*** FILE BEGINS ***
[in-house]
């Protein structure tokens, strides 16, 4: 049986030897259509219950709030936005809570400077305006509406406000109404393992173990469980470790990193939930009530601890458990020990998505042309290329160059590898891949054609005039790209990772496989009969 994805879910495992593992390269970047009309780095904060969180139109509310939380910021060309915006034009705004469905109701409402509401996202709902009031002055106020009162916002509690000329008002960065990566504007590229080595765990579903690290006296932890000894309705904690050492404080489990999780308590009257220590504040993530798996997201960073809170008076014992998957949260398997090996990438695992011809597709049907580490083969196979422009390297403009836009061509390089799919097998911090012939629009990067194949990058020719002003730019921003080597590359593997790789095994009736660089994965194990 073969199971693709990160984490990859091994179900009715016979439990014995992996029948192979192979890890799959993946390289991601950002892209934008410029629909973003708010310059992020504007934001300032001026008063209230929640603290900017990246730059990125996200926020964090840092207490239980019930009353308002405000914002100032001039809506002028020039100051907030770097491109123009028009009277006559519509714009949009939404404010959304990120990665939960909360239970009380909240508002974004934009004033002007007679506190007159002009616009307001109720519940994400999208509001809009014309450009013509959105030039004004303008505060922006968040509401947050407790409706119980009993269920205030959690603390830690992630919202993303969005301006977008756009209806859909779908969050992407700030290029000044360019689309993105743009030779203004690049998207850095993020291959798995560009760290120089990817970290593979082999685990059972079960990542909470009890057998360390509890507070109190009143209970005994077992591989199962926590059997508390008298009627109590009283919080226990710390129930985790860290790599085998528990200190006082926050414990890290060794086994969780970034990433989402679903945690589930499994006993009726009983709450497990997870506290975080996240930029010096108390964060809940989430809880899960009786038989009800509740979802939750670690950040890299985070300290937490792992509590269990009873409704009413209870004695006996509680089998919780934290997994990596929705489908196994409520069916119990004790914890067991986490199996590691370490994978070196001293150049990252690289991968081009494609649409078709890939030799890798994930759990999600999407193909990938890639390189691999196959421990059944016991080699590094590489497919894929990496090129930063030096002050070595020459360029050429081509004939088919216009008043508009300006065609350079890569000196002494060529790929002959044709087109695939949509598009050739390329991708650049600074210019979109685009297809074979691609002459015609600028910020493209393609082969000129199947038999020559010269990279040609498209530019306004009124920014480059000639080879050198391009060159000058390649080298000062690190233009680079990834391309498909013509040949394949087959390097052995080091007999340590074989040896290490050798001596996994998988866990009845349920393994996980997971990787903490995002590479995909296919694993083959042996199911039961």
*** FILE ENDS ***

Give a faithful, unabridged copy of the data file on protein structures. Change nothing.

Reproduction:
[in-house]
């Protein structure tokens, strides 16, 4: 049986030897259509219950709030936005809570400077305006509406406000109404393992173990469980470790990193939930009530601890458990020990998505042309290329160059590898891949054609005039790209990772496989009969 994805879910495992593992390269970047009309780095904060969180139109509310939380910021060309915006034009705004469905109701409402509401996202709902009031002055106020009162916002509690000329008002960065990566504007590229080595765990579903690290006296932890000894309705904690050492404080489990999780308590009257220590504040993530798996997201960073809170008076014992998957949260398997090996990438695992011809597709049907580490083969196979422009390297403009836009061509390089799919097998911090012939629009990067194949990058020719002003730019921003080597590359593997790789095994009736660089994965194990 073969199971693709990160984490990859091994179900009715016979439990014995992996029948192979192979890890799959993946390289991601950002892209934008410029629909973003708010310059992020504007934001300032001026008063209230929640603290900017990246730059990125996200926020964090840092207490239980019930009353308002405000914002100032001039809506002028020039100051907030770097491109123009028009009277006559519509714009949009939404404010959304990120990665939960909360239970009380909240508002974004934009004033002007007679506190007159002009616009307001109720519940994400999208509001809009014309450009013509959105030039004004303008505060922006968040509401947050407790409706119980009993269920205030959690603390830690992630919202993303969005301006977008756009209806859909779908969050992407700030290029000044360019689309993105743009030779203004690049998207850095993020291959798995560009760290120089990817970290593979082999685990059972079960990542909470009890057998360390509890507070109190009143209970005994077992591989199962926590059997508390008298009627109590009283919080226990710390129930985790860290790599085998528990200190006082926050414990890290060794086994969780970034990433989402679903945690589930499994006993009726009983709450497990997870506290975080996240930029010096108390964060809940989430809880899960009786038989009800509740979802939750670690950040890299985070300290937490792992509590269990009873409704009413209870004695006996509680089998919780934290997994990596929705489908196994409520069916119990004790914890067991986490199996590691370490994978070196001293150049990252690289991968081009494609649409078709890939030799890798994930759990999600999407193909990938890639390189691999196959421990059944016991080699590094590489497919894929990496090129930063030096002050070595020459360029050429081509004939088919216009008043508009300006065609350079890569000196002494060529790929002959044709087109695939949509598009050739390329991708650049600074210019979109685009297809074979691609002459015609600028910020493209393609082969000129199947038999020559010269990279040609498209530019306004009124920014480059000639080879050198391009060159000058390649080298000062690190233009680079990834391309498909013509040949394949087959390097052995080091007999340590074989040896290490050798001596996994998988866990009845349920393994996980997971990787903490995002590479995909296919694993083959042996199911039961």